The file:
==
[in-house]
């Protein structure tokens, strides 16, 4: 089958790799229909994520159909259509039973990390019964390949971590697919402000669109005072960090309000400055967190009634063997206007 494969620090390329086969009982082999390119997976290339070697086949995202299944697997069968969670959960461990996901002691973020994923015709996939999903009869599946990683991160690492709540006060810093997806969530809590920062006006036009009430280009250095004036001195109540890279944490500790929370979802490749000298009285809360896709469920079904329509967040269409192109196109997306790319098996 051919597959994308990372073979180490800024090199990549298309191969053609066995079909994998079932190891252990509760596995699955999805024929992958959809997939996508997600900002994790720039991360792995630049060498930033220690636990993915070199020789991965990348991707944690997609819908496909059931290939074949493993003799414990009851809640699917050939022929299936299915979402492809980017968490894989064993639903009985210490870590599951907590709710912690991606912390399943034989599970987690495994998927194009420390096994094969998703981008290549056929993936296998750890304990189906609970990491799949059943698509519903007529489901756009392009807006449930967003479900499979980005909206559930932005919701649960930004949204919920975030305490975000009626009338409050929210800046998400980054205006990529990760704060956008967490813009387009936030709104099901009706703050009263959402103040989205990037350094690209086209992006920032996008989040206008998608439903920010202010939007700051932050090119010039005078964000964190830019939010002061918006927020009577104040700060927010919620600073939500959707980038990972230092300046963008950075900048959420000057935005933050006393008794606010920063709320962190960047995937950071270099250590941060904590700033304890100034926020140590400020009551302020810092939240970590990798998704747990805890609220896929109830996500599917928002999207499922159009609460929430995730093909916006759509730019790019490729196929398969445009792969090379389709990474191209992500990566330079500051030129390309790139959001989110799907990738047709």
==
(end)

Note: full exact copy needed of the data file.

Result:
[in-house]
């Protein structure tokens, strides 16, 4: 089958790799229909994520159909259509039973990390019964390949971590697919402000669109005072960090309000400055967190009634063997206007 494969620090390329086969009982082999390119997976290339070697086949995202299944697997069968969670959960461990996901002691973020994923015709996939999903009869599946990683991160690492709540006060810093997806969530809590920062006006036009009430280009250095004036001195109540890279944490500790929370979802490749000298009285809360896709469920079904329509967040269409192109196109997306790319098996 051919597959994308990372073979180490800024090199990549298309191969053609066995079909994998079932190891252990509760596995699955999805024929992958959809997939996508997600900002994790720039991360792995630049060498930033220690636990993915070199020789991965990348991707944690997609819908496909059931290939074949493993003799414990009851809640699917050939022929299936299915979402492809980017968490894989064993639903009985210490870590599951907590709710912690991606912390399943034989599970987690495994998927194009420390096994094969998703981008290549056929993936296998750890304990189906609970990491799949059943698509519903007529489901756009392009807006449930967003479900499979980005909206559930932005919701649960930004949204919920975030305490975000009626009338409050929210800046998400980054205006990529990760704060956008967490813009387009936030709104099901009706703050009263959402103040989205990037350094690209086209992006920032996008989040206008998608439903920010202010939007700051932050090119010039005078964000964190830019939010002061918006927020009577104040700060927010919620600073939500959707980038990972230092300046963008950075900048959420000057935005933050006393008794606010920063709320962190960047995937950071270099250590941060904590700033304890100034926020140590400020009551302020810092939240970590990798998704747990805890609220896929109830996500599917928002999207499922159009609460929430995730093909916006759509730019790019490729196929398969445009792969090379389709990474191209992500990566330079500051030129390309790139959001989110799907990738047709």